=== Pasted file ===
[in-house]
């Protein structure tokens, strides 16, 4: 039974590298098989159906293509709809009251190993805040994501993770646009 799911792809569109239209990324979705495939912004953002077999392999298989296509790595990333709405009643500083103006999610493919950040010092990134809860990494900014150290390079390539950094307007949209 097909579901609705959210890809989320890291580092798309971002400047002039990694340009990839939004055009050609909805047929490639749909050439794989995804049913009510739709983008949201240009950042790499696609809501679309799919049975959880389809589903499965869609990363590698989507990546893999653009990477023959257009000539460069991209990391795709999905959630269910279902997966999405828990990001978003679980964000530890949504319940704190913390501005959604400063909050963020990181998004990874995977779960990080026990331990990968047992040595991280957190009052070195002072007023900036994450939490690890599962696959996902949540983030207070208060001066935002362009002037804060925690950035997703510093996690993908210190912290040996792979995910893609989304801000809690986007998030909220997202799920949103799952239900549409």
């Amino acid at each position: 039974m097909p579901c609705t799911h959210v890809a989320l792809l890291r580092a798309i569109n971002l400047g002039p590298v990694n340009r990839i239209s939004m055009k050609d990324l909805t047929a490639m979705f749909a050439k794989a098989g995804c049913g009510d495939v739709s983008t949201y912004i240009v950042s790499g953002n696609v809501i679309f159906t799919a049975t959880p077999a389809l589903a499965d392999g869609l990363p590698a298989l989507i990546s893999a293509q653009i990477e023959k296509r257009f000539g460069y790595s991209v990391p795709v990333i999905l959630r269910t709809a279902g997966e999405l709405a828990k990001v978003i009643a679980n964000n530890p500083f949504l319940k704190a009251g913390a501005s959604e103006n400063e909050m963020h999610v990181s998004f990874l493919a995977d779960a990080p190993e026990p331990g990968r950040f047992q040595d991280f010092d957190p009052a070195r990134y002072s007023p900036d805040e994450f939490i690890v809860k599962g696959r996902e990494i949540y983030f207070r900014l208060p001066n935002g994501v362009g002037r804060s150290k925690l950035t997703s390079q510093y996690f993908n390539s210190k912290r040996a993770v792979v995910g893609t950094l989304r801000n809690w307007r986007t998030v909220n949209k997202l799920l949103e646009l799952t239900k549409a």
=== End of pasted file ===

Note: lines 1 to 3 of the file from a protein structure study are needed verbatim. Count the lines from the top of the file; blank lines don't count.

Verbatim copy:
[in-house]
């Protein structure tokens, strides 16, 4: 039974590298098989159906293509709809009251190993805040994501993770646009 799911792809569109239209990324979705495939912004953002077999392999298989296509790595990333709405009643500083103006999610493919950040010092990134809860990494900014150290390079390539950094307007949209 097909579901609705959210890809989320890291580092798309971002400047002039990694340009990839939004055009050609909805047929490639749909050439794989995804049913009510739709983008949201240009950042790499696609809501679309799919049975959880389809589903499965869609990363590698989507990546893999653009990477023959257009000539460069991209990391795709999905959630269910279902997966999405828990990001978003679980964000530890949504319940704190913390501005959604400063909050963020990181998004990874995977779960990080026990331990990968047992040595991280957190009052070195002072007023900036994450939490690890599962696959996902949540983030207070208060001066935002362009002037804060925690950035997703510093996690993908210190912290040996792979995910893609989304801000809690986007998030909220997202799920949103799952239900549409």
């Amino acid at each position: 039974m097909p579901c609705t799911h959210v890809a989320l792809l890291r580092a798309i569109n971002l400047g002039p590298v990694n340009r990839i239209s939004m055009k050609d990324l909805t047929a490639m979705f749909a050439k794989a098989g995804c049913g009510d495939v739709s983008t949201y912004i240009v950042s790499g953002n696609v809501i679309f159906t799919a049975t959880p077999a389809l589903a499965d392999g869609l990363p590698a298989l989507i990546s893999a293509q653009i990477e023959k296509r257009f000539g460069y790595s991209v990391p795709v990333i999905l959630r269910t709809a279902g997966e999405l709405a828990k990001v978003i009643a679980n964000n530890p500083f949504l319940k704190a009251g913390a501005s959604e103006n400063e909050m963020h999610v990181s998004f990874l493919a995977d779960a990080p190993e026990p331990g990968r950040f047992q040595d991280f010092d957190p009052a070195r990134y002072s007023p900036d805040e994450f939490i690890v809860k599962g696959r996902e990494i949540y983030f207070r900014l208060p001066n935002g994501v362009g002037r804060s150290k925690l950035t997703s390079q510093y996690f993908n390539s210190k912290r040996a993770v792979v995910g893609t950094l989304r801000n809690w307007r986007t998030v909220n949209k997202l799920l949103e646009l799952t239900k549409a």